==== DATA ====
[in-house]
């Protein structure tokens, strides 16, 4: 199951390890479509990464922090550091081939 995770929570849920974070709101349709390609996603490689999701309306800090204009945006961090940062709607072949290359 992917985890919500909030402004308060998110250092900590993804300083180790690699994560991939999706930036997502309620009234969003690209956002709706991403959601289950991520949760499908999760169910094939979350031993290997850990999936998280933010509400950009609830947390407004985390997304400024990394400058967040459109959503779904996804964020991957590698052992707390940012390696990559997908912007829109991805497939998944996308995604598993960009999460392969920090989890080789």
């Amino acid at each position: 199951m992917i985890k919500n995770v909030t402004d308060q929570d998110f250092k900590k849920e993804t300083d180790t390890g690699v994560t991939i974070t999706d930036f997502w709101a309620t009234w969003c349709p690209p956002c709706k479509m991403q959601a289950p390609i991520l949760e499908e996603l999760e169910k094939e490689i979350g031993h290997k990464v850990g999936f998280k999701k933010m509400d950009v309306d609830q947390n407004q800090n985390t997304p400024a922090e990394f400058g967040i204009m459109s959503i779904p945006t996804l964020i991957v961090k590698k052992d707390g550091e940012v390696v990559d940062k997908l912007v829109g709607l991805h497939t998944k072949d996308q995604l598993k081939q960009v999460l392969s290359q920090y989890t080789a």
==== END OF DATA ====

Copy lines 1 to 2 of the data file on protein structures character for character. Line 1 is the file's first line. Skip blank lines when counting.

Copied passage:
[in-house]
């Protein structure tokens, strides 16, 4: 199951390890479509990464922090550091081939 995770929570849920974070709101349709390609996603490689999701309306800090204009945006961090940062709607072949290359 992917985890919500909030402004308060998110250092900590993804300083180790690699994560991939999706930036997502309620009234969003690209956002709706991403959601289950991520949760499908999760169910094939979350031993290997850990999936998280933010509400950009609830947390407004985390997304400024990394400058967040459109959503779904996804964020991957590698052992707390940012390696990559997908912007829109991805497939998944996308995604598993960009999460392969920090989890080789």